If the men and women who lead Marines fail to build a teacher-scholar culture İn their units, Marines will deploy with procedural competency but without the creativity, judgment, and decisiveness required to win. Let us return once more to the young officer, recently graduated from his occupational specialty school, confident in his procedural acumen but uncertain about his capacity for training and education. What does he have to teach given his lack of experience?
Officers of any rank will be prisoners and victims of their own experience if they do not read widely and seek the experiences of others they wish to learn from. They have to be scholars hrst if they hope to be professors later. The hrst necessary step for all men and women who lead Marines is to read. Marines have no other choice if they aspire to be what Gen Mattis called the “‘coaches and sentries” of their units. Simple reading can form the foundation for some of the best training at the platoon level in the Operating Forces. Critical thought is the difference between mindlessly hitting the right codes İn a training and readiness manual versus understanding your future enemy and preparing to fight him and win İn an uncertain, chaotic, violent, and timecompetitive environment. Resources abound, whether in MCDP l, the Commandant’s Professional Reading List, Marine Corps University, or the Marine Corps Gazette’s, library of tactical decision games. Senior officers should prioritize the development of a digital library for their units, where tactical decision games, case studies, articles, books, and creative held training events can be widely shared and discussed without being lost. Time must be devoted to officers and SNCOs learning and studying together in order to “get a good rep” in making tactical decisions. If a unit does not prioritize its learning, İt will fail İn its warhghting.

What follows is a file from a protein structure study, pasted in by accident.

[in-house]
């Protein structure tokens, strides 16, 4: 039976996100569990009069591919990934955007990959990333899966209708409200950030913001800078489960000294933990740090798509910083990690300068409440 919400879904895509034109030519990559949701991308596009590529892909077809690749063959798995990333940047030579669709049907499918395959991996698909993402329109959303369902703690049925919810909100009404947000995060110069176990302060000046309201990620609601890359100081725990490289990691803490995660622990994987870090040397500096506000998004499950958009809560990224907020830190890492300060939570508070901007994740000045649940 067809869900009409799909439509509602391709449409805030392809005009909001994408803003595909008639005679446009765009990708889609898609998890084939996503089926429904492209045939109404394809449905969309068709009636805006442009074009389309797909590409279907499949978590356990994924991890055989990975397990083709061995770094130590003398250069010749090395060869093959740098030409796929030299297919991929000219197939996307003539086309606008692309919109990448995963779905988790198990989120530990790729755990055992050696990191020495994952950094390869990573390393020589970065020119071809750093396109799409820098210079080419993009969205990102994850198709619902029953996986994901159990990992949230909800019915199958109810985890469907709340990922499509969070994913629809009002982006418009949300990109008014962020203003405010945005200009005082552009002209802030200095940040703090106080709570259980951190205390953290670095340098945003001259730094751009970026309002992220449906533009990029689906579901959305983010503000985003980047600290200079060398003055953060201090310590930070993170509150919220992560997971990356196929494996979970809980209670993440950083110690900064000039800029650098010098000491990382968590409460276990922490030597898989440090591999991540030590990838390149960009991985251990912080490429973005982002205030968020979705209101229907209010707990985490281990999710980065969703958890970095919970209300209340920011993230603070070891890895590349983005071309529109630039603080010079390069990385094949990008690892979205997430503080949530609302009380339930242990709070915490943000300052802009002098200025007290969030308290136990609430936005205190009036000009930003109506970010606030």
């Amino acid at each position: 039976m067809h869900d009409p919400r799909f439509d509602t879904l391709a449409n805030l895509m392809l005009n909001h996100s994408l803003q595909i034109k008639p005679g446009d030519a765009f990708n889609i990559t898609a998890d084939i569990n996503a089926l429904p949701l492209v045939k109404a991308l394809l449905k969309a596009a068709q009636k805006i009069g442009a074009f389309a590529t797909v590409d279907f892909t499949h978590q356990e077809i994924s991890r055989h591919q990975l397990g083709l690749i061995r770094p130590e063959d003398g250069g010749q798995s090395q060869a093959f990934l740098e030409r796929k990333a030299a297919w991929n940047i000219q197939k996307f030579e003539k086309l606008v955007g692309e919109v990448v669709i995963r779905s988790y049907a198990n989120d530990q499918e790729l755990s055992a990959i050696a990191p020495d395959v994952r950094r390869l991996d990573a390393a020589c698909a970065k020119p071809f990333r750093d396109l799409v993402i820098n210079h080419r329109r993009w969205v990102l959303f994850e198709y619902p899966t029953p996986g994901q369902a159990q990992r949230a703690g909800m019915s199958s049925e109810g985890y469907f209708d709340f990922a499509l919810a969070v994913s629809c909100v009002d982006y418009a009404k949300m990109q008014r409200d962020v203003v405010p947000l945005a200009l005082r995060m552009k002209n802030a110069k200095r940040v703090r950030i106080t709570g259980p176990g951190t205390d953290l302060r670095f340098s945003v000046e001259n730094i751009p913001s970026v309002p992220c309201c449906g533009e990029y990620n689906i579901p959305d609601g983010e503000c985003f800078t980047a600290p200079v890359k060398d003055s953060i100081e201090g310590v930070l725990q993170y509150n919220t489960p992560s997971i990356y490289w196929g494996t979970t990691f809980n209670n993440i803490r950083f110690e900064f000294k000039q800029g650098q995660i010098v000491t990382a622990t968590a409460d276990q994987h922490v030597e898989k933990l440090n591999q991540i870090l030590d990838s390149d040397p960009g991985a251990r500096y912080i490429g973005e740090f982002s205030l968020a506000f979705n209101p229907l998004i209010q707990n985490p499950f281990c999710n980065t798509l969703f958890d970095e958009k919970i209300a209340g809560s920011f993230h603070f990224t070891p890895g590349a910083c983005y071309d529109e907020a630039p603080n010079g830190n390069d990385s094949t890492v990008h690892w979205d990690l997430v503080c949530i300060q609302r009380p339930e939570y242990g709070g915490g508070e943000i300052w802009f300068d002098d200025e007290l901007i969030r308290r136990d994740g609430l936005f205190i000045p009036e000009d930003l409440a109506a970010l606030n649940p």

Great leadership outside of combat must teach more than it tasks. Ask yourself, what have my Marines learned from me lately? What have I done to build their minds, bodies, and spirits? If you cannot conceive of anything beyond the procedural “what” of your daily routine, you are missing the “who” and the “why,” which are the foundations of an effective warhghting organization. Col John Boyd’s famous axiom was, “First people, then ideas, then things, in that order.” Attack your weaknesses through self-study, and share what you have learned. Pay close attention to your Marines and attempt to probe their weaknesses and strengths. Discuss and practice maneuver warfare. If you hope to succeed, this must be a team effort. Ralph Waldo Emerson wrote, “The soul environs itself with friends, that İt may enter into a grander self-acquaintance or solitude.”6 Men and women who teach will hnd themselves learning more than they thought possible. They will enjoy the fruits of solitude and self-study, the camaraderie of fierce bonds, and the soldierly affection that belongs to any father, mother, and friend of their spirit.
1. A.A. Vandegrift, Battle Doctrine for Front Line Leaders, (Third Marine Division, 1944).
2. Headquarters Marine Corps, Marine Corps Manual, 1921, (Washington, DC: Government Printing Office, 1922).
3. Peter Paret, Clausewitz and the State: The Man, His Theories, and His Times, (New York: Oxford University Press, 1976).
4. Charles E. White, The Enlightened Soldier: Scharnhorst and the Militärische Gesellschaft in Berlin, 1801-1805, (New York: Praeger, 1988).
5- Geoffrey Ingersoll, “General James ‘Mad Dog’ Mattis Email About Being ‘Too Busy To Read’ Is A Must-Read,” Business insider, online at http://www.businessinsider.com.
6. Ralph W. Emerson and Joel Porte, Essays & Lectures, (New York: Literary Classics of the U.S., 1983).